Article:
Today we’re going to be talking about all things El Chorro climbing.
Which has recently arisen as one of Europe’s premier winter rock climbing destinations.
And it’s easy to see why.
Hundreds of routes, cheap living, perfect winter climbing temperatures and robust community are just a few reasons to visit.
And for you non-climbers our there, the newly renovated Caminito del Rey provided and incredible opportunity to dip your toe into this world without needing gear of your own.
All this is to say, El Chorro has something for every outdoors lover.
In this article you’ll find:
El Chorro Climbing Area Overview
Nestled away in the foothills of the Cordillera Antequerana, who are themselves a part of the Penibaetic system of mountains that run across the Andalusian region of Southern Spain, lies the limestone paradise that is El Chorro.
Only an hour from the bustling hub of Málaga on the Mediterranean coast, Chorro is a world apart. A tranquil oasis where time seems to stop, and the outside world disappears.
Perhaps most well-known for the once infamous Caminito Del Rey walkway, for climbers it’s an outstandingly diverse location, with close to 2,000 routes in the vicinity.
This is partly due to its rich history, having been one of the first areas where sport climbing was developed in Spain in the 1980s. The fact that development is still ongoing today gives you an idea of the extent of the climbing to be found.
The sleepy village revolves around two industries- the tourism brought about by the Caminito and outdoor recreation such as climbing, and the Hydroelectric plant for which the Caminito was originally built for.
Perfect for climbers of every level, Chorro has something for everyone.
From endless well bolted single lines to short and long multi pitch routes, some more adventurous trad and sport, a Via Ferrata and even some huge aid lines!
Given its location only 50km North of the Mediterranean, it’s perhaps the best winter climbing destinations in Europe.
Why Go Rock Climbing in El Chorro Spain?
Climbing aside, El Chorro is an alluringly peaceful backwater. Stepping off the train, the vast bulk of the Frontales cliffs rise above the serene little pueblo of Chorro – hopefully bathed in a golden glow if you’re lucky enough to arrive at the right time of day.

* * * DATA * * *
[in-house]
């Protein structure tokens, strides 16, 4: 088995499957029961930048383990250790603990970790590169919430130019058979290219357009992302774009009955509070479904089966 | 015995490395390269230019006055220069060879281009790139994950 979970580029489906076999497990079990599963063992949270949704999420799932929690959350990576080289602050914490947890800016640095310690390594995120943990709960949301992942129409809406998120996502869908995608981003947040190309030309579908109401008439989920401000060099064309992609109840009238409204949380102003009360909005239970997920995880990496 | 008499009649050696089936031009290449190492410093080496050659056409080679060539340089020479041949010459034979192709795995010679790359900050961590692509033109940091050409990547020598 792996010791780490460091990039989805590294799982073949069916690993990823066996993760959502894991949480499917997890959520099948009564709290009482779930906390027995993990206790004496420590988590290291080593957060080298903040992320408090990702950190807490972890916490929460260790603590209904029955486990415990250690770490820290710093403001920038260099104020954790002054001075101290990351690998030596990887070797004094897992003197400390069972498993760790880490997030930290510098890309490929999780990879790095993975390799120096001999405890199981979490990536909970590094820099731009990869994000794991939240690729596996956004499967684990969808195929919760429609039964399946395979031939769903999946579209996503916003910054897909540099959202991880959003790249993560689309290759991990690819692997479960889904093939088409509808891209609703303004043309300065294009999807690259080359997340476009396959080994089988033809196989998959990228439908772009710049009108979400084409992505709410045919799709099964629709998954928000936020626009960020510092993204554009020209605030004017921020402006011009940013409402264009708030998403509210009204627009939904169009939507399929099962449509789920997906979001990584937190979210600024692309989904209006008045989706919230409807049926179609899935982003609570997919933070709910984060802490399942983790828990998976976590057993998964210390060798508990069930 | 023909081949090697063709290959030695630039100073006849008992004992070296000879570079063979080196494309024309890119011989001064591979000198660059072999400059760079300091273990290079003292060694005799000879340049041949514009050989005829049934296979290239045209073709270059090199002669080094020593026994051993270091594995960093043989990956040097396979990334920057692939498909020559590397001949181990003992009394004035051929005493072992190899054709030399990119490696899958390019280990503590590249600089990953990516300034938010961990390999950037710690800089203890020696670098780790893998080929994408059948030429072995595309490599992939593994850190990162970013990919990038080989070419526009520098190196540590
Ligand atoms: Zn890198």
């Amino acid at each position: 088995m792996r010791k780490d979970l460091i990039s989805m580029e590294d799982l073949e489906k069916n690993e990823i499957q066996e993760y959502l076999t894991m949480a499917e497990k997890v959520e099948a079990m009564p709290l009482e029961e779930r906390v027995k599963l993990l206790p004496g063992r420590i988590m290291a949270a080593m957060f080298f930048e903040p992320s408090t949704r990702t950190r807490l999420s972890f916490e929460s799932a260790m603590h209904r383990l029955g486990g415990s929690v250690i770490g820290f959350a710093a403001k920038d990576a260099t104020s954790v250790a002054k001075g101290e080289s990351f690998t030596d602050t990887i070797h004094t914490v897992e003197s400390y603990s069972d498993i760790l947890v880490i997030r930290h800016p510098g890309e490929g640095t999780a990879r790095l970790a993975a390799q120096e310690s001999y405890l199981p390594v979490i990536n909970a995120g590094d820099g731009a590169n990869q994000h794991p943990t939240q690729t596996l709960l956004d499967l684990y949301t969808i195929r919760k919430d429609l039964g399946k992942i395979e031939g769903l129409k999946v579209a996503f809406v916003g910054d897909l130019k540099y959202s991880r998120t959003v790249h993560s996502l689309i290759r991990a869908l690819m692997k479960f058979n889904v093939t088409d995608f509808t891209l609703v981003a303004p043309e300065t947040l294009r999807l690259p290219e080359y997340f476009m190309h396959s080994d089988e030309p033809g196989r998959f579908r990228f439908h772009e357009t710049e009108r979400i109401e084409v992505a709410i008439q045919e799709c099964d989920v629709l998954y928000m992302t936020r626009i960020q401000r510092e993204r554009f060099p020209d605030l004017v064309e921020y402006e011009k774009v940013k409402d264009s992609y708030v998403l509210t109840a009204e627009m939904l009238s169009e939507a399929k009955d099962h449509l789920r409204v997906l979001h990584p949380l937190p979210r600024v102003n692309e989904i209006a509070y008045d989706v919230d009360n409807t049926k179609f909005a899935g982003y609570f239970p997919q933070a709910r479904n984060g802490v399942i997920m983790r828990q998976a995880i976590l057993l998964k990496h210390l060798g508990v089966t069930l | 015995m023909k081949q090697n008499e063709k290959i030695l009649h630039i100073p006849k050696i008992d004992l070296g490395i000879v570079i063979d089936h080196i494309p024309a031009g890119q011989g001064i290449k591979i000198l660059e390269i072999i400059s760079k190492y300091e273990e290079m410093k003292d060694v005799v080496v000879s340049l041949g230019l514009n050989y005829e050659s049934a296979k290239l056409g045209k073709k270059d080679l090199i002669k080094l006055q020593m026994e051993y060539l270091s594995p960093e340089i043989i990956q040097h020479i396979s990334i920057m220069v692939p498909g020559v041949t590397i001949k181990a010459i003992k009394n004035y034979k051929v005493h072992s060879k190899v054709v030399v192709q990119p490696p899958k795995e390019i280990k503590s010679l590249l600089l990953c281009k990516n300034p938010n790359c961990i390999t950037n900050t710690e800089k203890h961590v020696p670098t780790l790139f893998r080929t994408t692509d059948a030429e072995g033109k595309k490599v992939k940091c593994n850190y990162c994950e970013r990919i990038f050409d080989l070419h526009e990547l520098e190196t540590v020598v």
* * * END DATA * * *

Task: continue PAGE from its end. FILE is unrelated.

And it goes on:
A few minutes stroll from the village in one direction brings you into sight of the epic narrow defile of the Desfiladero de los Gaitanes, the tapered gorge through which the Río Guadalhorce forces its way through. Heading the other direction opens out into groves of olive trees and rolling hills off into the distance.
The entire region is located on the edge of the 2,000 hectare Natural Park of the same name.
Aleppo pines and holm oaks mixed with scrubland and olive plantations make up the undulating landscape through which winding trails make their way up to the crags. Above, Griffon and Egyptian vultures soar through the air, sometimes giving you an unlikely spooking as they whoosh past, high on a multipitch.
The sense of stepping backwards in time is broken only by the odd busload of tourists that congregate in groups at the train station as they complete their scheduled trek along the Caminito Del Rey, which runs through the gorge.
If you’re looking to find climbers, head on over to our FB GROUP and drop a post with your dates!
What really sets Chorro’s climbing apart, in particular, from other perhaps more well-known sport climbing areas in Spain, is the easily accessible adventurous aspect.
Multi Pitches of up to 12 pitches start from 4b and upwards, with quite a few in the 5c-6a range. A mix of walk off and abseil off means people can climb at levels and styles comfortable to them.
Many of my friends, myself included, had our first climbing trips to Chorro and continue to go back there year after year. It’s a perfect place for people of any and all abilities and experience levels.
First time climbing outdoors? A seasoned pro? New to multi pitching? Interested in learning aid? Looking for some hard redpoint climbing? Want to do a 5-minute approach, one climb, then sit by the pool for the day? Great, Chorro’s got something for everyone!
It is also potentially the best place in Spain to climb if you don’t have a car, and highly recommended if you’re in that situation. Most crags are accessible in less than an hour, the closest having only a 5-minute approach.